November 5, 2022
digital media purchase ownership

All Those Books, Movies, TV Shows, and Music Tracks Consumers Buy Online, they Don’t Actually Own

Digital media purchase ownership is a very complex issue and it unsurprisingly turns out, consumers have few rights to such content…

Tech giant Microsoft recently announced it is closing the books category of its digital store. With the shut down comes the end to users’ access to previously purchased titles.

In other words, people who bought eBooks on the platform will no longer be able to read them after July 2019. Although, Microsoft states it will provide full refunds for all purchases.

Consumers don’t Actually Legally Own Digital Media Purchased Online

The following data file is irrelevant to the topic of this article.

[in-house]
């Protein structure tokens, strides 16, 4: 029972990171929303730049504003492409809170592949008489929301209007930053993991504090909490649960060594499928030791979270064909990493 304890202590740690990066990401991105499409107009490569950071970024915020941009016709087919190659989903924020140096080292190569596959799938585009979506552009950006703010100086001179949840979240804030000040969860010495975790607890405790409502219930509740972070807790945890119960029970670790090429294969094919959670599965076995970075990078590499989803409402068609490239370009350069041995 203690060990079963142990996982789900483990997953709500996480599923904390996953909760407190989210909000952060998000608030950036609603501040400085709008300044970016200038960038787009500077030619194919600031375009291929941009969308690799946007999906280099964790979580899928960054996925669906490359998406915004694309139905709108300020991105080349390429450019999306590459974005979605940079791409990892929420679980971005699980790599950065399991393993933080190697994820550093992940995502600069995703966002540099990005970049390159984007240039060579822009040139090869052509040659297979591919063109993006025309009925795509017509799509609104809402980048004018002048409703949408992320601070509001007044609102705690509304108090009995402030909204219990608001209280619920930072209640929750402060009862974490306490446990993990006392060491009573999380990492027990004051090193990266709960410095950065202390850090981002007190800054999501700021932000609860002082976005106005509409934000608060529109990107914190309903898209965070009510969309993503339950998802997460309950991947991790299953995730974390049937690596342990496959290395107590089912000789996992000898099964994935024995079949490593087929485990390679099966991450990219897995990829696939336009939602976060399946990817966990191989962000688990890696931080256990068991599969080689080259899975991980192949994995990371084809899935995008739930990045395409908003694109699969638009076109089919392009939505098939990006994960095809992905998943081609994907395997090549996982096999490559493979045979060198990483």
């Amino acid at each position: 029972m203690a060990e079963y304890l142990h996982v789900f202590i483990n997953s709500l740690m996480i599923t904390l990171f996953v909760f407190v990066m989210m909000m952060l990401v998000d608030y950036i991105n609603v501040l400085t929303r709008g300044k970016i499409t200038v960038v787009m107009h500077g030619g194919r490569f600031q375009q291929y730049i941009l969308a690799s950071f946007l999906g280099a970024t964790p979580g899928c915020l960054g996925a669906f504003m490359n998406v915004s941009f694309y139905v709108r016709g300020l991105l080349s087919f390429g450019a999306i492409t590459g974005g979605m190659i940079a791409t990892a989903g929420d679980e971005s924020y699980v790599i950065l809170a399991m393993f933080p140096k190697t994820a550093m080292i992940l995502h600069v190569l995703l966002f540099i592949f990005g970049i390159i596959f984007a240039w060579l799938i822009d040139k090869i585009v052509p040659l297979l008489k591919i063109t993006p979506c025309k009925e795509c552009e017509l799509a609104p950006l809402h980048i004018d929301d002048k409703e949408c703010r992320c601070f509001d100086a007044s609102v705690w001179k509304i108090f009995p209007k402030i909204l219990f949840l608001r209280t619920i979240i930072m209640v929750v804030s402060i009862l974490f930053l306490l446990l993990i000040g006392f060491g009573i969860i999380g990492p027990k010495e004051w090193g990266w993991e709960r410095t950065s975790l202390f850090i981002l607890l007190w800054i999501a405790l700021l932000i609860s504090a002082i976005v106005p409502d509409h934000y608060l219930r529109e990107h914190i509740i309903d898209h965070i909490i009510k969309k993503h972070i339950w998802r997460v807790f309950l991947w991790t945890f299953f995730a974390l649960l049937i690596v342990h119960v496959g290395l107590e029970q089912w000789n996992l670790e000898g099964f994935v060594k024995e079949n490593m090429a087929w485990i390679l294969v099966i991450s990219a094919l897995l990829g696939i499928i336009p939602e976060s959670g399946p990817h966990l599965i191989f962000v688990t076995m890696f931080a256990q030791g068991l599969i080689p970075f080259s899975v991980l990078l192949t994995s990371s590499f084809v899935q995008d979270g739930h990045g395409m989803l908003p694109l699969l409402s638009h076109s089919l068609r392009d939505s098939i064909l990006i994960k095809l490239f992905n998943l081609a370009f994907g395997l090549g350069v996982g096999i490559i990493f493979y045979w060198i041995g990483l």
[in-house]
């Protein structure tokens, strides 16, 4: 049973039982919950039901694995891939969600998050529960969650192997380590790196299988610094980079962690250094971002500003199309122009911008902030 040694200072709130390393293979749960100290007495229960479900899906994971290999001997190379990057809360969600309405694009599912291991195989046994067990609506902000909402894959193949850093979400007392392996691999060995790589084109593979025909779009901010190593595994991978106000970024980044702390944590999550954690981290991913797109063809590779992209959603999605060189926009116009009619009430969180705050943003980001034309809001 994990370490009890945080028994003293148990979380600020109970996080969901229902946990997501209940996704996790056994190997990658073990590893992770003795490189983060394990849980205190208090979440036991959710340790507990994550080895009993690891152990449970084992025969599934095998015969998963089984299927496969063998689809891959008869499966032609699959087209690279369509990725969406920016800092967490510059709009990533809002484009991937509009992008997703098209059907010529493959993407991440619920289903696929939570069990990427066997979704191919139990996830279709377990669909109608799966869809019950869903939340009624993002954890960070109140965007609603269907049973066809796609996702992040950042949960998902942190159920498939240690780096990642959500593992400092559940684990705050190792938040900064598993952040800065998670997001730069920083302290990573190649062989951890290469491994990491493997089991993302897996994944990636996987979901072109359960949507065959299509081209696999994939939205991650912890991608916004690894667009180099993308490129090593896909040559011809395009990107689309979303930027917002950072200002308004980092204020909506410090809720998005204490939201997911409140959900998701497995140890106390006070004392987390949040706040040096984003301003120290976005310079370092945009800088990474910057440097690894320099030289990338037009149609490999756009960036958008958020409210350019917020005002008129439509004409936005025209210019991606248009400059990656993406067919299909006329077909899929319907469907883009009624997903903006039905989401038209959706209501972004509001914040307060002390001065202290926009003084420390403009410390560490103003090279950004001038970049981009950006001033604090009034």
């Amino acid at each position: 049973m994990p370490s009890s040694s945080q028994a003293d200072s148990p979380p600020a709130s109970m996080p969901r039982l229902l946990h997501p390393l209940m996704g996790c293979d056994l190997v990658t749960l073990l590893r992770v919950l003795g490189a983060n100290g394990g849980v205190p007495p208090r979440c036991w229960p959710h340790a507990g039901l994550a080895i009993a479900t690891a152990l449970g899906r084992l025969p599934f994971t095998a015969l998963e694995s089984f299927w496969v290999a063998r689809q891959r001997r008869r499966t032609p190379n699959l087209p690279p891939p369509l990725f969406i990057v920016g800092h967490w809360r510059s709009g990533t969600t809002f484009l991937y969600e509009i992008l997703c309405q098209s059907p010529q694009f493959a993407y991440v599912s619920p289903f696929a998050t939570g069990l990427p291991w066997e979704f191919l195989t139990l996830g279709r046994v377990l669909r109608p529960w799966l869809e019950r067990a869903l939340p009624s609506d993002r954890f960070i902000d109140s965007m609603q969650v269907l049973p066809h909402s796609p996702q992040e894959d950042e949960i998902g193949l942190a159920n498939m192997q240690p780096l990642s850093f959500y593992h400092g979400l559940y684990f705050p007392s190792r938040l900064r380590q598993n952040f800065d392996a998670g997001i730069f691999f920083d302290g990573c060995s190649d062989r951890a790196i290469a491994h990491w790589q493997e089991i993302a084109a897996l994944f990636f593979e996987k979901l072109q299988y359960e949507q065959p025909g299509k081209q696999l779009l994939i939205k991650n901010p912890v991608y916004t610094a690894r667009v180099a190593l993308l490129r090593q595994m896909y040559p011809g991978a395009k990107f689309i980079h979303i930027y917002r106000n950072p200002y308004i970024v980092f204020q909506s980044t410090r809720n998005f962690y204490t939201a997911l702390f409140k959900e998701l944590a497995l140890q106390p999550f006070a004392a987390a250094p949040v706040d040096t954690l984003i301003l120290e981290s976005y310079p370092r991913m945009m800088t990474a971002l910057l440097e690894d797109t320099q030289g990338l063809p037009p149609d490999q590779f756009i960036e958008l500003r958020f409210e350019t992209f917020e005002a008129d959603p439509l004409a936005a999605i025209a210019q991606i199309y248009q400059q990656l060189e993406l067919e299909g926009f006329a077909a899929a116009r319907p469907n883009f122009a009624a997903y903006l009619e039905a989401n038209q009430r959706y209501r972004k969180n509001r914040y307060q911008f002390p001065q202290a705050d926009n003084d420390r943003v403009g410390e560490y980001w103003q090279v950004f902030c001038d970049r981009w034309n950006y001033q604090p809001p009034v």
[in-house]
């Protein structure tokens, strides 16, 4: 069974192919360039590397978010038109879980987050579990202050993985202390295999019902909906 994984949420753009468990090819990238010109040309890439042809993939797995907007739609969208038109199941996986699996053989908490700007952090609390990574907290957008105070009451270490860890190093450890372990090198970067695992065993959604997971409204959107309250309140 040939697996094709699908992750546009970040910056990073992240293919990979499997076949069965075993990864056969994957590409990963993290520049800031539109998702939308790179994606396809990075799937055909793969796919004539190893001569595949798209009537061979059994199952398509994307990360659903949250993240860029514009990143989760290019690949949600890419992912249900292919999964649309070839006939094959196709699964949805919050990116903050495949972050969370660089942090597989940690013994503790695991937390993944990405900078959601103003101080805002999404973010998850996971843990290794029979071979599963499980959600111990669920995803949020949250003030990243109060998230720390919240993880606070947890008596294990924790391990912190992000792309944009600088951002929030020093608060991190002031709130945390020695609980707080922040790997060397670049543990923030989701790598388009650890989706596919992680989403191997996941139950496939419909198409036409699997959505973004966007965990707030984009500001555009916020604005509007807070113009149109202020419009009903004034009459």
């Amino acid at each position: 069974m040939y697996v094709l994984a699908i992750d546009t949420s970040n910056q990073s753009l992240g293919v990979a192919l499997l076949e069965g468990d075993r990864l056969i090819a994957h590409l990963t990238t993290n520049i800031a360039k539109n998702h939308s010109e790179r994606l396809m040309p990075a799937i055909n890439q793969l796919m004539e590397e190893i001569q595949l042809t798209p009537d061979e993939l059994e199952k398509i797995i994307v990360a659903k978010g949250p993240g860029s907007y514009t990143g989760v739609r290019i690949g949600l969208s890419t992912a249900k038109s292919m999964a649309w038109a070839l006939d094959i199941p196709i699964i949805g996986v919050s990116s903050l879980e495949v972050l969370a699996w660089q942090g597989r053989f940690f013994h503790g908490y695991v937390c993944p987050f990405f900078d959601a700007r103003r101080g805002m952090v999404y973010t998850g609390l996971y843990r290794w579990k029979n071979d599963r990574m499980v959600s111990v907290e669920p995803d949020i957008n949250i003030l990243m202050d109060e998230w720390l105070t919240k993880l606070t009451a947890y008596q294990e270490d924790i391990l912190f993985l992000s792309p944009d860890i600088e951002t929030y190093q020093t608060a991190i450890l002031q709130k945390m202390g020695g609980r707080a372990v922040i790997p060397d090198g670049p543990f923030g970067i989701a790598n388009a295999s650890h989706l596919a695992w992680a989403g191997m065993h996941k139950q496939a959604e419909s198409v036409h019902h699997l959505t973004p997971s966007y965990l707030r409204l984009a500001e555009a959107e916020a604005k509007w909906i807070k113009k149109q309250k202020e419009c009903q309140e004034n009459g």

This brings up a key point about who owns content purchased online. It’s likely most consumers don’t think about it. Easy access to books, movies, television episodes and seasons, and music reduces what web developers call friction.

Services like Netflix, Spotify, Google Play Music, Hulu, and more merely provide access to titles. Subscribers enjoy content on a limited basis. But, when it comes to digital downloads, there’s more to the transactions.

The majority of such “purchases” are actually entering into end-user license agreements. (This is where those super long legal agreements come into play.)

Basically, these grant limited rights to the purchaser, which means access can later be withdrawn or modified by the provider.

Such terms exist due to logistics. People can share or reproduce such content. It’s a complex relationship and consumers are largely unaware of their role.

Owen E. Richason IV

Covers social media, apps, search, and similar news. History buff, movie, and theme park lover. Blessed dad and husband.     

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